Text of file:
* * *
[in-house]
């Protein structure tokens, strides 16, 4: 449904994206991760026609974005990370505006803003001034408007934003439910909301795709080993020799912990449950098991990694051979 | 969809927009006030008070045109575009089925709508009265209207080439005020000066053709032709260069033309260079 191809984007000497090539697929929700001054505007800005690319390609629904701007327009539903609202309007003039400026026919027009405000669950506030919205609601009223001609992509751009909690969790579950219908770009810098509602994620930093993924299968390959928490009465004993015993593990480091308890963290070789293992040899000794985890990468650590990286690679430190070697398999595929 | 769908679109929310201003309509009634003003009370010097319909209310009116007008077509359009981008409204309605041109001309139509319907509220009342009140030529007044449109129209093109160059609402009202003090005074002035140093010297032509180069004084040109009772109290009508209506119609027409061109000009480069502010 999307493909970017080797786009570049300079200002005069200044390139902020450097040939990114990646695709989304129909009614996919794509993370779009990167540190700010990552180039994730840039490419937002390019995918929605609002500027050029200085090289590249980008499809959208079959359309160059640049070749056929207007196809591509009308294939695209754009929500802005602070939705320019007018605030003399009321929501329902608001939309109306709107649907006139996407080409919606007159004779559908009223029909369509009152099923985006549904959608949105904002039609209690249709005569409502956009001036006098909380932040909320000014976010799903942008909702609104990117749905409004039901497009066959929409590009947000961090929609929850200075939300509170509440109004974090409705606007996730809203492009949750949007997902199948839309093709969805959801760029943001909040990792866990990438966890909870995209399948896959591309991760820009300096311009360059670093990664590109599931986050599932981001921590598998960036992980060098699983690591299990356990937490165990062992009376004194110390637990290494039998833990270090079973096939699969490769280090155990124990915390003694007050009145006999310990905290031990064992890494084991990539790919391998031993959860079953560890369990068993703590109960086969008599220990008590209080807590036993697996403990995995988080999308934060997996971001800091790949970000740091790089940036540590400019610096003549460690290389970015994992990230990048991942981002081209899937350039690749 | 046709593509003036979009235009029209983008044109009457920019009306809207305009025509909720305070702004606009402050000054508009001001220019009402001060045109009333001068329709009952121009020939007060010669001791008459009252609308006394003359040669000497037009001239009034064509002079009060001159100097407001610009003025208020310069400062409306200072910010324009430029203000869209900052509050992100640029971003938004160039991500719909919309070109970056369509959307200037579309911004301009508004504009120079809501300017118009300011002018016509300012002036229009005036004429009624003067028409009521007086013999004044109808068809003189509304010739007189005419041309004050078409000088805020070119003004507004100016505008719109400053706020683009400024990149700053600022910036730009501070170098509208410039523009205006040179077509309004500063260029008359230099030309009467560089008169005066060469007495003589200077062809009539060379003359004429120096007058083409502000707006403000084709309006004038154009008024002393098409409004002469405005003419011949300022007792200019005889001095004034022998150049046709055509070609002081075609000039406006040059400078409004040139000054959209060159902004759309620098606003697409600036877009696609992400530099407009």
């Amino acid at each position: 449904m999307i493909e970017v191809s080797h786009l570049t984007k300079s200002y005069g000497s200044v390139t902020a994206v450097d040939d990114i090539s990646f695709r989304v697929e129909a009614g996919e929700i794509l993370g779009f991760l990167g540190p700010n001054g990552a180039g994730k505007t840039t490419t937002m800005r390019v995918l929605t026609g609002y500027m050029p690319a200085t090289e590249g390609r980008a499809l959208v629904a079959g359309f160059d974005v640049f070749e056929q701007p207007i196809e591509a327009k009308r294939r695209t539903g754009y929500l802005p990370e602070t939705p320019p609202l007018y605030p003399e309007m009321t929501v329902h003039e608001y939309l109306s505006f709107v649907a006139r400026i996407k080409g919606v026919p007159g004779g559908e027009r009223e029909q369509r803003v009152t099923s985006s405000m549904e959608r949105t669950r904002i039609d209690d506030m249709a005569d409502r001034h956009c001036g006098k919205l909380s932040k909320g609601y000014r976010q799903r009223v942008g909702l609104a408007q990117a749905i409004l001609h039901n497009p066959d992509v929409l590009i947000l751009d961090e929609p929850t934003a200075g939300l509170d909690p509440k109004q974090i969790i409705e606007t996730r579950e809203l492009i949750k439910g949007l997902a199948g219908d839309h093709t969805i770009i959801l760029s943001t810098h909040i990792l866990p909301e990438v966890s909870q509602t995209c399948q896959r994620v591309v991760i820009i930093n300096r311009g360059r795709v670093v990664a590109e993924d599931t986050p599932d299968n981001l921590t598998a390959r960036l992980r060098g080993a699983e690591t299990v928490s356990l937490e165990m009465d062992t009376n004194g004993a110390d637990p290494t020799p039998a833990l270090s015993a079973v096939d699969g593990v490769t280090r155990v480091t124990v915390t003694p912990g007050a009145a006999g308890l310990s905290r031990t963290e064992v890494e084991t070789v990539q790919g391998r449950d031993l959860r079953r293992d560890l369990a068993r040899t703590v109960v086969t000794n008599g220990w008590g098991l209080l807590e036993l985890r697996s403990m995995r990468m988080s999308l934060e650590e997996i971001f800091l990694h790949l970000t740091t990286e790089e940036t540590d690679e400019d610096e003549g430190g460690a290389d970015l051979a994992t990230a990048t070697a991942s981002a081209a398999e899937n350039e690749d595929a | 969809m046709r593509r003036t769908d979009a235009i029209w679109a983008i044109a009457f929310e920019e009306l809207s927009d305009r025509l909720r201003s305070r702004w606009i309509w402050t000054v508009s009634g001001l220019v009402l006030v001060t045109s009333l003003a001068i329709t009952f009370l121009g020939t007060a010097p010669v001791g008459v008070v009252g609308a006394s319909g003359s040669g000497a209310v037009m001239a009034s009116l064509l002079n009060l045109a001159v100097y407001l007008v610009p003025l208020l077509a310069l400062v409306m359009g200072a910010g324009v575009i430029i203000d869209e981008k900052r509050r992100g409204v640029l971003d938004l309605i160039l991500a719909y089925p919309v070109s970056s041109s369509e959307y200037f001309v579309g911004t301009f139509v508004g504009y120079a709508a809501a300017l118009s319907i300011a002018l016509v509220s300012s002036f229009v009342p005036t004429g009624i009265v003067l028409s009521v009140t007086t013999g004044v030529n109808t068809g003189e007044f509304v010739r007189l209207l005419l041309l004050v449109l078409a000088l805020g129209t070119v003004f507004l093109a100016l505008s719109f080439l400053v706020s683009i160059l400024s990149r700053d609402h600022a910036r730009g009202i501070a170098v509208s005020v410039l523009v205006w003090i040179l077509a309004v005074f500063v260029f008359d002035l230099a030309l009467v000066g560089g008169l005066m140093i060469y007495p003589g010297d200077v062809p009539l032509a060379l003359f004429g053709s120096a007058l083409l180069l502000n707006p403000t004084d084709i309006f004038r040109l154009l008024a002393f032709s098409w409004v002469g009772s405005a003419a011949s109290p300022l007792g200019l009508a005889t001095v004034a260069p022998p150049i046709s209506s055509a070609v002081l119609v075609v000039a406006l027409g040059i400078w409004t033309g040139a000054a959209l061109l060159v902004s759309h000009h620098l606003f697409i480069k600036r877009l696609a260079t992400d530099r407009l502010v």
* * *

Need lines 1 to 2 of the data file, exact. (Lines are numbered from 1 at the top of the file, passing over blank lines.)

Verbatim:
[in-house]
């Protein structure tokens, strides 16, 4: 449904994206991760026609974005990370505006803003001034408007934003439910909301795709080993020799912990449950098991990694051979 | 969809927009006030008070045109575009089925709508009265209207080439005020000066053709032709260069033309260079 191809984007000497090539697929929700001054505007800005690319390609629904701007327009539903609202309007003039400026026919027009405000669950506030919205609601009223001609992509751009909690969790579950219908770009810098509602994620930093993924299968390959928490009465004993015993593990480091308890963290070789293992040899000794985890990468650590990286690679430190070697398999595929 | 769908679109929310201003309509009634003003009370010097319909209310009116007008077509359009981008409204309605041109001309139509319907509220009342009140030529007044449109129209093109160059609402009202003090005074002035140093010297032509180069004084040109009772109290009508209506119609027409061109000009480069502010 999307493909970017080797786009570049300079200002005069200044390139902020450097040939990114990646695709989304129909009614996919794509993370779009990167540190700010990552180039994730840039490419937002390019995918929605609002500027050029200085090289590249980008499809959208079959359309160059640049070749056929207007196809591509009308294939695209754009929500802005602070939705320019007018605030003399009321929501329902608001939309109306709107649907006139996407080409919606007159004779559908009223029909369509009152099923985006549904959608949105904002039609209690249709005569409502956009001036006098909380932040909320000014976010799903942008909702609104990117749905409004039901497009066959929409590009947000961090929609929850200075939300509170509440109004974090409705606007996730809203492009949750949007997902199948839309093709969805959801760029943001909040990792866990990438966890909870995209399948896959591309991760820009300096311009360059670093990664590109599931986050599932981001921590598998960036992980060098699983690591299990356990937490165990062992009376004194110390637990290494039998833990270090079973096939699969490769280090155990124990915390003694007050009145006999310990905290031990064992890494084991990539790919391998031993959860079953560890369990068993703590109960086969008599220990008590209080807590036993697996403990995995988080999308934060997996971001800091790949970000740091790089940036540590400019610096003549460690290389970015994992990230990048991942981002081209899937350039690749 | 046709593509003036979009235009029209983008044109009457920019009306809207305009025509909720305070702004606009402050000054508009001001220019009402001060045109009333001068329709009952121009020939007060010669001791008459009252609308006394003359040669000497037009001239009034064509002079009060001159100097407001610009003025208020310069400062409306200072910010324009430029203000869209900052509050992100640029971003938004160039991500719909919309070109970056369509959307200037579309911004301009508004504009120079809501300017118009300011002018016509300012002036229009005036004429009624003067028409009521007086013999004044109808068809003189509304010739007189005419041309004050078409000088805020070119003004507004100016505008719109400053706020683009400024990149700053600022910036730009501070170098509208410039523009205006040179077509309004500063260029008359230099030309009467560089008169005066060469007495003589200077062809009539060379003359004429120096007058083409502000707006403000084709309006004038154009008024002393098409409004002469405005003419011949300022007792200019005889001095004034022998150049046709055509070609002081075609000039406006040059400078409004040139000054959209060159902004759309620098606003697409600036877009696609992400530099407009």